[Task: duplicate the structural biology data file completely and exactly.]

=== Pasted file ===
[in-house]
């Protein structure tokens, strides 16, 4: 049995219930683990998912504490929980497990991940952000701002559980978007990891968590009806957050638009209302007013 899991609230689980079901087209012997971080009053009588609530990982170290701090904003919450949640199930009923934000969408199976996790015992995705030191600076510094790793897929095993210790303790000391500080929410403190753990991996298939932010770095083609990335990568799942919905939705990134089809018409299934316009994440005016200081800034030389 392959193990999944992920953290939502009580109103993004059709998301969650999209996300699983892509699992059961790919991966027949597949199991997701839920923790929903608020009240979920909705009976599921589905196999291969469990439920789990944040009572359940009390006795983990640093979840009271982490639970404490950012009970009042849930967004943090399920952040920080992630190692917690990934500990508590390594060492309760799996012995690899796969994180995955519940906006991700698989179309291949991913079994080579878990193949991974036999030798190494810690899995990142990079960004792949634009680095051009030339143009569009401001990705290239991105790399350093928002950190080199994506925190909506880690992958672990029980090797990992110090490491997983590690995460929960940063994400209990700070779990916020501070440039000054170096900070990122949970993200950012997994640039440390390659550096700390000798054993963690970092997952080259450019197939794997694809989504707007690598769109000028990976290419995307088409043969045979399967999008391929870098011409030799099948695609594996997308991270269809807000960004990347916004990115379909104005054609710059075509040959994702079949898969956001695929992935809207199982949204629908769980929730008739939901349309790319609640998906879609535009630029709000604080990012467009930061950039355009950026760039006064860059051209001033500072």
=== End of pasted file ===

[in-house]
């Protein structure tokens, strides 16, 4: 049995219930683990998912504490929980497990991940952000701002559980978007990891968590009806957050638009209302007013 899991609230689980079901087209012997971080009053009588609530990982170290701090904003919450949640199930009923934000969408199976996790015992995705030191600076510094790793897929095993210790303790000391500080929410403190753990991996298939932010770095083609990335990568799942919905939705990134089809018409299934316009994440005016200081800034030389 392959193990999944992920953290939502009580109103993004059709998301969650999209996300699983892509699992059961790919991966027949597949199991997701839920923790929903608020009240979920909705009976599921589905196999291969469990439920789990944040009572359940009390006795983990640093979840009271982490639970404490950012009970009042849930967004943090399920952040920080992630190692917690990934500990508590390594060492309760799996012995690899796969994180995955519940906006991700698989179309291949991913079994080579878990193949991974036999030798190494810690899995990142990079960004792949634009680095051009030339143009569009401001990705290239991105790399350093928002950190080199994506925190909506880690992958672990029980090797990992110090490491997983590690995460929960940063994400209990700070779990916020501070440039000054170096900070990122949970993200950012997994640039440390390659550096700390000798054993963690970092997952080259450019197939794997694809989504707007690598769109000028990976290419995307088409043969045979399967999008391929870098011409030799099948695609594996997308991270269809807000960004990347916004990115379909104005054609710059075509040959994702079949898969956001695929992935809207199982949204629908769980929730008739939901349309790319609640998906879609535009630029709000604080990012467009930061950039355009950026760039006064860059051209001033500072």